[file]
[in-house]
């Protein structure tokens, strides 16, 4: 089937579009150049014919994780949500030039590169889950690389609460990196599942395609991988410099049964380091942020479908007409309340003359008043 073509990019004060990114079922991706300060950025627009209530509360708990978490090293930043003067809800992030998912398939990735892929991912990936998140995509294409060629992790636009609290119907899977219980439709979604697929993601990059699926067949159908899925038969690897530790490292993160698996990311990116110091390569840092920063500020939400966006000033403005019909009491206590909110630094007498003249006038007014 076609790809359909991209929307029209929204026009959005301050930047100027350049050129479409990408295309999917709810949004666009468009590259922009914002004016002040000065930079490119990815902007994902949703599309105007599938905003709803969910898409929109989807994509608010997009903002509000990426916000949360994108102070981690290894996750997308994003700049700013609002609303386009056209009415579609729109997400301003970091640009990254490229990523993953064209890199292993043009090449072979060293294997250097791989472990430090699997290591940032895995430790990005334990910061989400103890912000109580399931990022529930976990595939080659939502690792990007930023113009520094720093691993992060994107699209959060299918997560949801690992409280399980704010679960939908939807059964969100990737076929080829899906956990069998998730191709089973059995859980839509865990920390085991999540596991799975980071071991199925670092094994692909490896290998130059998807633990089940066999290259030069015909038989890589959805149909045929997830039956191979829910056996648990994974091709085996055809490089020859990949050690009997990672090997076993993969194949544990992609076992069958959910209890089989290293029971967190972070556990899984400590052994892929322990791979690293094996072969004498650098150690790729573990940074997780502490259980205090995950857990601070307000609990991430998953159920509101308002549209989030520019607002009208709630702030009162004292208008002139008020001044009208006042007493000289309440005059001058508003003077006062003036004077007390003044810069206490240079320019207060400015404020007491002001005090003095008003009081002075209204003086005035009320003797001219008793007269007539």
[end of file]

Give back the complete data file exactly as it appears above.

[in-house]
């Protein structure tokens, strides 16, 4: 089937579009150049014919994780949500030039590169889950690389609460990196599942395609991988410099049964380091942020479908007409309340003359008043 073509990019004060990114079922991706300060950025627009209530509360708990978490090293930043003067809800992030998912398939990735892929991912990936998140995509294409060629992790636009609290119907899977219980439709979604697929993601990059699926067949159908899925038969690897530790490292993160698996990311990116110091390569840092920063500020939400966006000033403005019909009491206590909110630094007498003249006038007014 076609790809359909991209929307029209929204026009959005301050930047100027350049050129479409990408295309999917709810949004666009468009590259922009914002004016002040000065930079490119990815902007994902949703599309105007599938905003709803969910898409929109989807994509608010997009903002509000990426916000949360994108102070981690290894996750997308994003700049700013609002609303386009056209009415579609729109997400301003970091640009990254490229990523993953064209890199292993043009090449072979060293294997250097791989472990430090699997290591940032895995430790990005334990910061989400103890912000109580399931990022529930976990595939080659939502690792990007930023113009520094720093691993992060994107699209959060299918997560949801690992409280399980704010679960939908939807059964969100990737076929080829899906956990069998998730191709089973059995859980839509865990920390085991999540596991799975980071071991199925670092094994692909490896290998130059998807633990089940066999290259030069015909038989890589959805149909045929997830039956191979829910056996648990994974091709085996055809490089020859990949050690009997990672090997076993993969194949544990992609076992069958959910209890089989290293029971967190972070556990899984400590052994892929322990791979690293094996072969004498650098150690790729573990940074997780502490259980205090995950857990601070307000609990991430998953159920509101308002549209989030520019607002009208709630702030009162004292208008002139008020001044009208006042007493000289309440005059001058508003003077006062003036004077007390003044810069206490240079320019207060400015404020007491002001005090003095008003009081002075209204003086005035009320003797001219008793007269007539």